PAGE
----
The growth of internet media, a lack of reporters, and harsh budget constrictions have restructured our present news age, but even decades after the famous 1972 Watergate investigation, these challenges would not keep diligent journalists from uncovering the scandal that took down President Nixon if it happened today. I interviewed top news professionals, including Bob Woodward himself, star reporter of the Watergate burglary along with Carl Bernstein. Most of my sources said they believe the Watergate scandal would still be uncovered today despite increasing internet use for stories, reporting staff decline, and minimal spending.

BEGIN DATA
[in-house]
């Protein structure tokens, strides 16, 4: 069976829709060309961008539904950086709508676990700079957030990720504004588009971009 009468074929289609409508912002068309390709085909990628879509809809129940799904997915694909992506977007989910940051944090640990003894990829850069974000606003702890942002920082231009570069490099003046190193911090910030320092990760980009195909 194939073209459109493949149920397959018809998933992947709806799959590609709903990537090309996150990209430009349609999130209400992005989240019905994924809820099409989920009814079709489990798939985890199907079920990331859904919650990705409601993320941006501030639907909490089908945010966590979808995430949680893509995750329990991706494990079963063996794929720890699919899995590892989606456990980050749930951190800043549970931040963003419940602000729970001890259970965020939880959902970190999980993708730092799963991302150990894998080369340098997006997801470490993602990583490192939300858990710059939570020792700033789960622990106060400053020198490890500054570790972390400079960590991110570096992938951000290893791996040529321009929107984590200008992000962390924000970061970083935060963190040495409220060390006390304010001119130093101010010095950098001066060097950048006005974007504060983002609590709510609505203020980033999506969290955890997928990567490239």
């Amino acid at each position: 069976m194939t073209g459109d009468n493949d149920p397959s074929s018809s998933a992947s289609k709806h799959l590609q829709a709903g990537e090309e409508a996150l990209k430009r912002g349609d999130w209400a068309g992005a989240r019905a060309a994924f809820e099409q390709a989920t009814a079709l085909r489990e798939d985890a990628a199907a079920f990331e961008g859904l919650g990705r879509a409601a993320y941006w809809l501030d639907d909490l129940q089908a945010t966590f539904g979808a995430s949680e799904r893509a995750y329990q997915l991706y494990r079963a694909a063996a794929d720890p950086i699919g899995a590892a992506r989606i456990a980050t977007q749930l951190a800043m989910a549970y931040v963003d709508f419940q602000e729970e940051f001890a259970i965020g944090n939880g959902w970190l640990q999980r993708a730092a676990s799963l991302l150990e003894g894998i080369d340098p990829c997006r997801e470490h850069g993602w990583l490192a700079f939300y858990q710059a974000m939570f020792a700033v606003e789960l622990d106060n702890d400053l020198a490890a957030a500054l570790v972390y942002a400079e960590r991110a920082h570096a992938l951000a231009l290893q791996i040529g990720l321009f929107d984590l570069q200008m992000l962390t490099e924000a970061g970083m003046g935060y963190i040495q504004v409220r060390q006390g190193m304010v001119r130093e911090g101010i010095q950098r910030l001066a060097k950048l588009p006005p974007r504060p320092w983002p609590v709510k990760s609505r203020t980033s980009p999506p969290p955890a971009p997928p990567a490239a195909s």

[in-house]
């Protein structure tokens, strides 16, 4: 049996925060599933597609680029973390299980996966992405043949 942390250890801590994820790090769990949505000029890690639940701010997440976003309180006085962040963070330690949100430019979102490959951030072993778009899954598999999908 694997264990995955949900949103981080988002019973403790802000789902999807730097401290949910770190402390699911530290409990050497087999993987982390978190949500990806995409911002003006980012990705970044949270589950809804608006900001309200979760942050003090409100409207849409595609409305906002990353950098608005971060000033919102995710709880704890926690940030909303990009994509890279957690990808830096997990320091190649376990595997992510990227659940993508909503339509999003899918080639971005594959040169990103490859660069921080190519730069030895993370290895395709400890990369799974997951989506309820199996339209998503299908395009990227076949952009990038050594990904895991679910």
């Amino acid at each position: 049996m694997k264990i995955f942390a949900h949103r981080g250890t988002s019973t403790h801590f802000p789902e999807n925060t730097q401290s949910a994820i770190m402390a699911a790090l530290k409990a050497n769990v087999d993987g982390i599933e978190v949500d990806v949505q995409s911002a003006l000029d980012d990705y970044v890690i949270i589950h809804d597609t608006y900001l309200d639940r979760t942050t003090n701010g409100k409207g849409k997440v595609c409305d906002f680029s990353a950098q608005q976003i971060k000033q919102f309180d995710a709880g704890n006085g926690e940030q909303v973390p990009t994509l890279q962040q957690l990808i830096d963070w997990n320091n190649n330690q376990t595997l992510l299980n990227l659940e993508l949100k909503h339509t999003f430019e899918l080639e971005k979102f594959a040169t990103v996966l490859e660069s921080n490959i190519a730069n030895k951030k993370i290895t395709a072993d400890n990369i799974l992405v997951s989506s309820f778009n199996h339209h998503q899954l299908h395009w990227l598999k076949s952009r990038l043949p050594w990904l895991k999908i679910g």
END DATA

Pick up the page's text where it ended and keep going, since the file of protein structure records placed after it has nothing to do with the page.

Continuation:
Even though today’s newsrooms have changed, the basics of gathering news are the same as they were thirty years ago. Information is the primary tool journalists need to build the best news. Now the associate editor of the Washington Post, Woodward said, “Watergate or any other story depends on the quality of information and the quality of the sources with firsthand knowledge.” In spite of staffing cuts and financial shortages, reporters do not need a big support staff or budget to uncover the best information from the most expert sources. Further, Woodward did not get the newest and significant Watergate details from the internet, nor blog about Watergate or discuss his case on social media websites in the early 1970’s. Rather, he stuck with valuable sources and good information.